There was an app, App Shield (since removed from the Android market, here's a description on Android Zoom) with a unique feature that allowed a non-rooted Android user to remove permissions from other apps. It was designed to allow people to deny specific permissions when those permissions were for features they weren't planning to use.
My question is: What specific security risks (if any) does/did App Shield pose?
I'm looking for specific facts and references to what App Shield does, from people with specific expertise of Android security, how Android apps function, and App Shield's specific features and functionality. The only information I could find in my own research was of uncertain reliability or based mostly on opinion.
Any facts on the specific reasons given when the app was pulled will be useful background, but the question is about what specific security risks there are with that app.
Please focus specifically on App Shield. I'm aware that:
- ...a hypopthetical app that modified another app could write in malware features. I'm not asking about a hypothetical app, I'm asking specifically about App Shield
- ...App Shield's functionality is controversial and touches on a debate about the merits of the Android permissions system and what Android apps should and shouldn't do. I'm not interested in that subjective debate and controversy. I'm asking about specific risks in App Shield.
- ...there are always security risks with apps not on the market. I know about this, I'm asking specifically about the original App Shield app.
- ...an App Shield user could break the apps they modify or cause them to crash by removing a permission that that the app then tries to use. That's unrelated, I'm asking about security risks.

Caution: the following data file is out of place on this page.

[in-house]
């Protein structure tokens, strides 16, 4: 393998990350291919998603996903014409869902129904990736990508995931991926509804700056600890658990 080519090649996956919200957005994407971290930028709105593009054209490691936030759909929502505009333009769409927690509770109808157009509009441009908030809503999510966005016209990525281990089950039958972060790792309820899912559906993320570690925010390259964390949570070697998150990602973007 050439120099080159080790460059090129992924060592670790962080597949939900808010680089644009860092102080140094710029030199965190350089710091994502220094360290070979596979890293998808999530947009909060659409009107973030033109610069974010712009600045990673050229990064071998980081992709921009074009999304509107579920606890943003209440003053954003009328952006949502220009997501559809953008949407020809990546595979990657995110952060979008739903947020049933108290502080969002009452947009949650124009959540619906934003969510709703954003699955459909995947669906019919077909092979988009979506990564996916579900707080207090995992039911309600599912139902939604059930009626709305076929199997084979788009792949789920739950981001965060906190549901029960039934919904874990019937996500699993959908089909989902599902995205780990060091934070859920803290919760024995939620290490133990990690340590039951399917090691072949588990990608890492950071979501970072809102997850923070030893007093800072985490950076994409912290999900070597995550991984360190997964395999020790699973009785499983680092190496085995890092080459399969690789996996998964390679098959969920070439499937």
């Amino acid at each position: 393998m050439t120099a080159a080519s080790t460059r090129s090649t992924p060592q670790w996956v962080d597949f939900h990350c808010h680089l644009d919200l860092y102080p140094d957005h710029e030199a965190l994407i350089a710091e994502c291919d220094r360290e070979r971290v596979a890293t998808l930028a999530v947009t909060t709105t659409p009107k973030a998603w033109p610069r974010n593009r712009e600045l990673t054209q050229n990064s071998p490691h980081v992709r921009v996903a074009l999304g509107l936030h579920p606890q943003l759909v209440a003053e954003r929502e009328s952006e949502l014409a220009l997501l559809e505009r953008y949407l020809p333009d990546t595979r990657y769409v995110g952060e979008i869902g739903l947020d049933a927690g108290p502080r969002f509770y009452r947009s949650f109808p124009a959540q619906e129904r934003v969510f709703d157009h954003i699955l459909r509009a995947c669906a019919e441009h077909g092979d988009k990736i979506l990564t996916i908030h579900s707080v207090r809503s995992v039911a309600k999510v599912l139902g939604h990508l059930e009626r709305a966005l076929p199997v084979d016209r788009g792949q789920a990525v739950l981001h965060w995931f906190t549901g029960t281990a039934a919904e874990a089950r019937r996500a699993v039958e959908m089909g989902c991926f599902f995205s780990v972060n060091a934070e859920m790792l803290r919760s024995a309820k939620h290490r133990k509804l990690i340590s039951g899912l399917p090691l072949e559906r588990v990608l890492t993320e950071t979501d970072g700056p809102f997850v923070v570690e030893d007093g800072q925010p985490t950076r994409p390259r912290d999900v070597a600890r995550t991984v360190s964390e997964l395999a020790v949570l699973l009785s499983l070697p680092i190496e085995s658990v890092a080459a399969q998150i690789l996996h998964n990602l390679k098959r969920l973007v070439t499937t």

My original wording of this question went into a bit more detail on why I was interested, and it has a very rough summary of my research and efforts to establish the story of what happened with App Shield. Apparently that sort of thing is too subjective. But check the edit if you want more context.
A correct answer might look like this:
"App Shield is unsafe because apps it repackages are
( placed outside of X path / lose Y protection / changed in a subtle way that shouldn't be described on a public site ) leaving them vulnerable to being modified by
( other apps that have Z permission / some other type of activity ). The malware-modified app will be able to
( gain any permission / use only its existing permissions but in malicious ways / do anything ). So it
( is / isn't ) possible to use App Shield safely
( but only if ... )"
"The original code of App Shield was largely safe because
..., but it could become dangerous if you
... and I
( would / wouldn't ) normally advise against it because
.... It is possible to use it safely if
.... Apps like App Shield are forbidden on the market because modifying other apps is against the Android Developer terms, and apps like App Shield could be used to turn other apps into malware,
( but / and ) the original App Shield code is largely